The Scoop: By bringing cutting-edge technology to the culinary arts, The Sugar Lab has pushed the boundaries of what’s possible when serving cocktails, pastries, and other dishes. This California-based design team has perfected 3D food-printing technology to create beautifully complex and colorful sugar sculptures for premier chefs, hotels, restaurants, and other businesses. And, as of September 2020, The Sugar Lab will offer its unique edible decorations and garnishes to home chefs, engaged couples, and anyone planning a special event.

Kyle and Liz von Hasseln are high school sweethearts who share a passion for architectural design. The married couple were in grad school at the Southern Cali Institute of Architecture in Los Angeles when they became fascinated by 3D printing technology and everything it was capable of creating.

As they experimented with the school’s 3D printer, the couple discovered that it could print sugar sculptures. At first, Kyle and Liz didn’t think their sweet designs had any real-world application. Then they thought of the culinary scene and asked some local chefs if they were interested in making sugar creations.

Photo of a wedding cake topper by The Sugar Lab

The Sugar Lab creates wedding cake decorations that are hard to top.

“We were floored by the reception that pastry chefs had for the technology,” Kyle said. “We have found that top-level pastry chefs love doing cutting-edge work and are always looking for tech that can push them to do something amazing.”

Kyle began collaborating with chefs over 10 years ago, and now he is the CEO of The Sugar Lab, which developed the first 3D food printing technology that can create large and complex sculptures out of sugar.

From the beginning, Kyle said he felt a kinship with chefs because they were both artists at heart. Kyle had notebooks full of design plans, while the chefs he worked with had notebooks full of recipes and plating plans. Their collaboration took culinary dishes and cocktails to another level, and the reputation of The Sugar Lab grew beyond L.A.’s food scene.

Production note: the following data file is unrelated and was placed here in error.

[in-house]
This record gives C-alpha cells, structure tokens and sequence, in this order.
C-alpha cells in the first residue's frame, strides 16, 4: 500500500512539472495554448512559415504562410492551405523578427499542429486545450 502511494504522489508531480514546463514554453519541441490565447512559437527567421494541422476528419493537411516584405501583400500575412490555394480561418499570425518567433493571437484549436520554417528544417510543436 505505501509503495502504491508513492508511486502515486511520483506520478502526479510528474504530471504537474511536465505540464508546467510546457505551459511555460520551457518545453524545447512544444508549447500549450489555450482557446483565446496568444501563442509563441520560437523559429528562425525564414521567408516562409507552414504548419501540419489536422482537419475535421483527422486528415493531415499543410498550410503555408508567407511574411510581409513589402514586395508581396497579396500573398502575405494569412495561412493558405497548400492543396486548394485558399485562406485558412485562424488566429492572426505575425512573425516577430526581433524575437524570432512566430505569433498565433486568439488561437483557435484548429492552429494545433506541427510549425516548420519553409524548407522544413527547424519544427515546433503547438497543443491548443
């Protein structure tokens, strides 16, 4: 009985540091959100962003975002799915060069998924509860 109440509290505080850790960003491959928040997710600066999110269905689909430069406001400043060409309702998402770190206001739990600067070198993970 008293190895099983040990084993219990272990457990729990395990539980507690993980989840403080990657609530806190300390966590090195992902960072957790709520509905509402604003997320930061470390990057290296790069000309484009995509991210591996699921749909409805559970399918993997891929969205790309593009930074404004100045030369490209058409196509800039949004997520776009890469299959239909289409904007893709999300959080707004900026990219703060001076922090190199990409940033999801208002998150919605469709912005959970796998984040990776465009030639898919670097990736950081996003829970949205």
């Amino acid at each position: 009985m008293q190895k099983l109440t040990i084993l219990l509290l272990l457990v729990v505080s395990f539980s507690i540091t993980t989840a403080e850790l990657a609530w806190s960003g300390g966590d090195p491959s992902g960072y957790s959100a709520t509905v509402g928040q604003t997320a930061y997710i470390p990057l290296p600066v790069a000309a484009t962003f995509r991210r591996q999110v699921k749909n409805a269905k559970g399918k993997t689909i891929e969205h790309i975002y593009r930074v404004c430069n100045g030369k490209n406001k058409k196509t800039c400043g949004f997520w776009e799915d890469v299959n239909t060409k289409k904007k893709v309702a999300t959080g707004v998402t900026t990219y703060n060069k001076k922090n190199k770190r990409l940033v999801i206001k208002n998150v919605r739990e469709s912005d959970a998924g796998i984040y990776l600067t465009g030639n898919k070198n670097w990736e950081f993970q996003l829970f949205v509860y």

The Sugar Lab has worked with dozens of world-renowned chefs, including “Top Chef” winner Mei Lin and “Cake Masters” star Duff Goldman. However, this startup company has been growing and adapting to go beyond the elite culinary scene and make sugar sculptures available to home chefs, event planners, and couples marking a special occasion.

Starting in September 2020, The Sugar Lab will provide on-demand 3D-printed food manufacturing for couples with big imaginations and big appetites.

Chefs Experiment With Artistic Designs & Interactive Plating

The Sugar Lab originally appealed to high-end chefs looking to push the boundaries of the culinary scene, but now it’s tapping into a broader market of home chefs who want to wow their loved ones with one-of-a-kind dishes.

Couples planning an engagement party, wedding, birthday celebration, or another special event can consult with The Sugar Lab to design and print a unique cake topper, cocktail garnish, or confection.

The Sugar Lab has perfected several 3D concepts that can be personalized to meet the customer’s needs. The team can make many complex shapes and color the sugar in precise patterns, and they have experience working with chefs to incorporate different brands, themes, and decorations into the design.

Photo of hollow sugar shapes

The California startup has reimagined the traditional sugar cube.

“The company is really infused with L.A.’s vibrant art scene and mixed with diverse food cultures and leading complex architectural designs,” Kyle said. “All those things influence the literal shapes we make and the relationships we develop with our customers, who are all chefs and artists in their own right.”

These sugar sculptures can elevate the work of bartenders and bakers, and they can be a pretty sweet way to show off one’s creativity. The 3D-printed creations are fun interactive decorations that look brilliant, complement a variety of dishes, and dissolve upon contact with a liquid.